Amendments to ensure full implementation of deregulation policy undergoes maturity –

The impending changes to the petroleum pricing law which should affect the pricing formula for the fuel sold at the pumps is currently undergoing the 21-day maturity period in parliament.

Energy Minister, Emmanuel Armah-Kofi Buah who disclosed this explained the amendments are necessary for the successful implementation of the petroleum pricing deregulation policy.

“The purpose of the policy is to allow for competitive pricing, removal of government interventions, and elimination of forex losses faced by importers” he told journalists in Accra Thursday.

The amended policy would ensure a fully deregulated market for all products with the exception of residual fuel and premix fuel, the Minister said.

Mr. Armah-Kofi Buah stated “to strengthen the NPA to ensure that this price deregulation policy is fully enforced, some proposed amendments to sections of NPA Act and Pricing Regulations LI 2186 has been laid before parliament”. It is currently going through the 21 days as required by law.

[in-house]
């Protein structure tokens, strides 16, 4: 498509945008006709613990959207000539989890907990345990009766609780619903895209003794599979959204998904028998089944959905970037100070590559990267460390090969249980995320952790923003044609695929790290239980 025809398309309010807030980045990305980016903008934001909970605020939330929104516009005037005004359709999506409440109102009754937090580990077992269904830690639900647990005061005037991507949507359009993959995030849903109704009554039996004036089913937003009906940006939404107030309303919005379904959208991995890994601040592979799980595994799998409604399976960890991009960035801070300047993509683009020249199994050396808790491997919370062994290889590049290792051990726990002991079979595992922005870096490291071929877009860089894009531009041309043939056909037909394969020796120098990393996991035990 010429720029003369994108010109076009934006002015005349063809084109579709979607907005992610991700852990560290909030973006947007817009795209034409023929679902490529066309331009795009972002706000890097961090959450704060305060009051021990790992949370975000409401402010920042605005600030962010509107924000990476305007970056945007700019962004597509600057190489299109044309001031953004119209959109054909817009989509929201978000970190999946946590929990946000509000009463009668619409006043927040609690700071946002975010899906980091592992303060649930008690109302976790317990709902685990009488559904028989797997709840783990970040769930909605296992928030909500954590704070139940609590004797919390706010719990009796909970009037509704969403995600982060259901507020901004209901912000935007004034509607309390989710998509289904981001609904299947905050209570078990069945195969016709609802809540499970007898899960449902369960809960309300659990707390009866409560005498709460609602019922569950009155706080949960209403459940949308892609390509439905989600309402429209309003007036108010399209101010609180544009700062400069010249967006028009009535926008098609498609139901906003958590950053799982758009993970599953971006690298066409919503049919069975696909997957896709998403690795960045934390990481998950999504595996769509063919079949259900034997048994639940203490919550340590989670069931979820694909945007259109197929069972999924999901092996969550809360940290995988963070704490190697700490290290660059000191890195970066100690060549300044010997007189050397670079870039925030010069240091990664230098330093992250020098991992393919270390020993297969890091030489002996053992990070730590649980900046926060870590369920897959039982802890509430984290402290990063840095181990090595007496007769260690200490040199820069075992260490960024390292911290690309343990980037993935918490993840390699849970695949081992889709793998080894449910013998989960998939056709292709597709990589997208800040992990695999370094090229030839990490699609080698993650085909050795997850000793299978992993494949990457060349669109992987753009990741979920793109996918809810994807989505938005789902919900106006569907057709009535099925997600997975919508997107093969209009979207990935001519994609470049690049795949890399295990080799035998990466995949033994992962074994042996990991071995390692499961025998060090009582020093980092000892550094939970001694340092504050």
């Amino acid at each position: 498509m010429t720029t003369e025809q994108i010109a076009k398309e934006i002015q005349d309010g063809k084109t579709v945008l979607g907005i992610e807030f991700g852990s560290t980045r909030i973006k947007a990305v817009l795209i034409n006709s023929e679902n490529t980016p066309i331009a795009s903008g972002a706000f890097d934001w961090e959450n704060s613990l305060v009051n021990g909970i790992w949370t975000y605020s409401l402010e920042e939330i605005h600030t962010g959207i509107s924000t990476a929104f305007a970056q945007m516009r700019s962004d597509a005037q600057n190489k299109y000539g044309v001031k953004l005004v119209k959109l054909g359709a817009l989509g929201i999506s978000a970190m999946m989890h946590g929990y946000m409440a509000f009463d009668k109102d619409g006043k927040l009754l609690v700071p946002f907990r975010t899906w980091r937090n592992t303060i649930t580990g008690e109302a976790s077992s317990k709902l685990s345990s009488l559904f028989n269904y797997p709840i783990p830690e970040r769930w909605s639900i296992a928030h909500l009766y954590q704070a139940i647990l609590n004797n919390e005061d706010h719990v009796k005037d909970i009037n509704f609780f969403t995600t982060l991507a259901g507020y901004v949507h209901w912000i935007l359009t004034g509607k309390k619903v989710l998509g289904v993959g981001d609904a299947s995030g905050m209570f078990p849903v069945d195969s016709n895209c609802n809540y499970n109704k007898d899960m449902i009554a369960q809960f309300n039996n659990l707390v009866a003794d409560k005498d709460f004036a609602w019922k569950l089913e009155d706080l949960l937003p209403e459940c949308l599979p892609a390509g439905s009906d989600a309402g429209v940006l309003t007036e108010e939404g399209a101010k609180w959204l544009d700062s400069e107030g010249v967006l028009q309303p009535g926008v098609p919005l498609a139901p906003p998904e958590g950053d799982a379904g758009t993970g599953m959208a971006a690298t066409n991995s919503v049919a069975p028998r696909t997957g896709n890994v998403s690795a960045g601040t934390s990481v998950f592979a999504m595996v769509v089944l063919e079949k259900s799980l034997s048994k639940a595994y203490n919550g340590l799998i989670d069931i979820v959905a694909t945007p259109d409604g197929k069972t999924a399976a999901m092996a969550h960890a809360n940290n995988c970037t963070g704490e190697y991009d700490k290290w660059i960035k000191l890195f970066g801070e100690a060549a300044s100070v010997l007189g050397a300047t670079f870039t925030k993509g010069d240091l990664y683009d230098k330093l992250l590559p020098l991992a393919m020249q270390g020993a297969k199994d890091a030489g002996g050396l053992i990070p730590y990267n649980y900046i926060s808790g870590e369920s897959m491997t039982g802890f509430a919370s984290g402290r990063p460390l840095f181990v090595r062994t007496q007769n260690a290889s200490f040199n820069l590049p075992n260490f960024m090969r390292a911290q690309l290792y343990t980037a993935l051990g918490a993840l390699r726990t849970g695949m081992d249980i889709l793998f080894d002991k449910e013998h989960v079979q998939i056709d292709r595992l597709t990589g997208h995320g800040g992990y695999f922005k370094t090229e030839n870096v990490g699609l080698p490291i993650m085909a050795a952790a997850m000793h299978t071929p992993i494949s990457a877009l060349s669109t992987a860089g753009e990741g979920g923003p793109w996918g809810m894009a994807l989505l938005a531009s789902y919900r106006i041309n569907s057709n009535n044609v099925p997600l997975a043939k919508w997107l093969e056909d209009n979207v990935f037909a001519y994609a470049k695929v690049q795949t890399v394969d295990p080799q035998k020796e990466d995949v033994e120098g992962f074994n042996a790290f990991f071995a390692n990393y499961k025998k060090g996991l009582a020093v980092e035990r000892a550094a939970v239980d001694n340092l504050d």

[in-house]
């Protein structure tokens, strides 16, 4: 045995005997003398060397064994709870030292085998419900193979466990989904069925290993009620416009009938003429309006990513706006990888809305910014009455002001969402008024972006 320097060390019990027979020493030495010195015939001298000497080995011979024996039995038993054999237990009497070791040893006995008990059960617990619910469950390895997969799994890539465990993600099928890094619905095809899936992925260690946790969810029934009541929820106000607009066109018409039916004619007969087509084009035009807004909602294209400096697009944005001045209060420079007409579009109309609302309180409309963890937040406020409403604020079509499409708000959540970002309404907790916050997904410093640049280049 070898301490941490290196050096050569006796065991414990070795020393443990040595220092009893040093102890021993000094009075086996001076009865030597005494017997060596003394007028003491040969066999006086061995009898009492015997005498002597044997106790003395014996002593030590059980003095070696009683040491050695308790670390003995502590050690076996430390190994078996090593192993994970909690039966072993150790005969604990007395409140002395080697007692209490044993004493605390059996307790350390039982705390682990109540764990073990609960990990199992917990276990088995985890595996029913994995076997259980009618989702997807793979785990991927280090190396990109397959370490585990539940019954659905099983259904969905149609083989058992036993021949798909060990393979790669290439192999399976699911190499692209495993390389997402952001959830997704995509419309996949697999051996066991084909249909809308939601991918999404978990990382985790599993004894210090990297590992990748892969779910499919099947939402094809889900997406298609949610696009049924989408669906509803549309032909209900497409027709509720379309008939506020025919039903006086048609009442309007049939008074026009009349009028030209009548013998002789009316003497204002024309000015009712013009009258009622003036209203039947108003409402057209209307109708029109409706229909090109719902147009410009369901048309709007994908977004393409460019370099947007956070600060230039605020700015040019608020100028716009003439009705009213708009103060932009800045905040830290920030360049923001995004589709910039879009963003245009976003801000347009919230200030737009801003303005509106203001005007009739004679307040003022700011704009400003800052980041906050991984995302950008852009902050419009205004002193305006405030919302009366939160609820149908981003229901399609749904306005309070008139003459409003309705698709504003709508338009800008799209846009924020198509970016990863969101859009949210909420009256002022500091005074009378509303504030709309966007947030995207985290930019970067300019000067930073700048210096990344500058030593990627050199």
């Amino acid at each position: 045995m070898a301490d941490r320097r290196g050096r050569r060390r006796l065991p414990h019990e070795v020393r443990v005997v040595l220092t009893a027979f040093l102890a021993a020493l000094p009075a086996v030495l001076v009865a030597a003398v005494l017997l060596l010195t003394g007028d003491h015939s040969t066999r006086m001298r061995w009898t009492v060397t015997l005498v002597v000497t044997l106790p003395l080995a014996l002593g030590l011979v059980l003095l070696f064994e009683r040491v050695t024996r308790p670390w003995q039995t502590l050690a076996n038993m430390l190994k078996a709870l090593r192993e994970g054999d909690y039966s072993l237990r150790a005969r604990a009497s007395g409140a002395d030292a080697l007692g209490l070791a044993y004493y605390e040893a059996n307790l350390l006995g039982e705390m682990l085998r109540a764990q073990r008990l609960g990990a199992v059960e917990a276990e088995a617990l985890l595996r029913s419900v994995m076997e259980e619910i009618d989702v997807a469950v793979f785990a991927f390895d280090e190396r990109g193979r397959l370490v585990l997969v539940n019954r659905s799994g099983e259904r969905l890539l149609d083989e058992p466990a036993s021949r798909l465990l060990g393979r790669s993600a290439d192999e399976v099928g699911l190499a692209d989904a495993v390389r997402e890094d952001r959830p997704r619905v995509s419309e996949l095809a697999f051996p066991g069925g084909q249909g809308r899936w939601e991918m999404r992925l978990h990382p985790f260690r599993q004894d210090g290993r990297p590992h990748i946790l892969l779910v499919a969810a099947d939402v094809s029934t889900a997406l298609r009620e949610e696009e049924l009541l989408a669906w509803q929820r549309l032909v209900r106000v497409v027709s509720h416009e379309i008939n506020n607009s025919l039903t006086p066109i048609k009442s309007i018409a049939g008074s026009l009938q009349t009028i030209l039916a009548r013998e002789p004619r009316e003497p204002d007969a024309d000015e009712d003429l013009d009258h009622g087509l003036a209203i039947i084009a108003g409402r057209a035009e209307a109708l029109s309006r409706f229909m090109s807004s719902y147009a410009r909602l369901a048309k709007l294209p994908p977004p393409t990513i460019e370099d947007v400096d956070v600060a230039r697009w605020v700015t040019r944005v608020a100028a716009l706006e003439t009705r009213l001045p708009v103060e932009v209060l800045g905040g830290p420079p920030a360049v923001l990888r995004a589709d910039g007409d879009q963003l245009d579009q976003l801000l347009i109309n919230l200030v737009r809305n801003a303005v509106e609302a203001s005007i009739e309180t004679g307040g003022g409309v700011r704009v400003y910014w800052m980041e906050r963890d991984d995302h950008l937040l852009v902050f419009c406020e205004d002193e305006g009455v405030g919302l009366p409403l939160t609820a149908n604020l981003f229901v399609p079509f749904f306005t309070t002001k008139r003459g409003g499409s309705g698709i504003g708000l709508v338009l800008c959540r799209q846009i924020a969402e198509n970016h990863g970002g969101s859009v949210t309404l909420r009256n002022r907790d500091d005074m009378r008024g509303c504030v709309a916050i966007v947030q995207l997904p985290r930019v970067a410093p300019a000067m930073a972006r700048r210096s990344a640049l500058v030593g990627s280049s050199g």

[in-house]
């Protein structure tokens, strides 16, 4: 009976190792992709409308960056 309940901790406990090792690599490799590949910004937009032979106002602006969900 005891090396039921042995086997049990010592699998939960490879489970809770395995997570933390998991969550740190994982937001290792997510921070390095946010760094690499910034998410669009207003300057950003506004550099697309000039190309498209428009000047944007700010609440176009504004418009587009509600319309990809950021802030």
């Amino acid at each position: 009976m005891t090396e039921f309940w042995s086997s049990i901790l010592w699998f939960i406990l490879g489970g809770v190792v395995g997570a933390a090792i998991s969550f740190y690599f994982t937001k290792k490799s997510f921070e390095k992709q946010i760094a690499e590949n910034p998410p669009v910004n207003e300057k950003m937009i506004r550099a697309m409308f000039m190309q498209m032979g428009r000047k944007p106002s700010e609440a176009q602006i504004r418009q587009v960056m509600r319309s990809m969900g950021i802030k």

The ministry has recommended amendments to sections 2, 37, 47, and 81 of the National Petroleum Authority Act, 2005 Act 691.

The amendment to section 2(2) is to reflect the change in the role of the NPA under the liberalized price regime where petroleum service providers will set their own prices in accordance with the prescribed petroleum product pricing formula which will be collated by the NPA for monitoring and publication purposes.

In an unrelated development, the country risks a further worsening of the current power crisis following threats by Nigeria Gas to suspend supply to Ghana through the West African Gas Pipeline.

The company has indicated that it expects a debt of 181 million dollars for previous supplies to be settled before Friday October 16.

Power Minister has been in Nigeria the whole of Thursday to negotiate a way out of the imminent suspension of supply.

But the Energy Minister, Armah-kofi Buah told the media government is optimistic a resolution will be reached before the deadline.

He said government has set up a team led by the Public Utilities Regulatory Commission involving the Energy and other sector ministries and Ghana Gas Company “to draw up a plan on how to deal with all these issues of indebtedness”.

He however says government has plans to ramp up gas production in Ghana so the country will no longer have to rely on its neighbor.

Ghana is expected to generate 3,000 megawatts from the Atuabo Gas enclave where about 500 million cubic feet of gas is yet be fully tapped.

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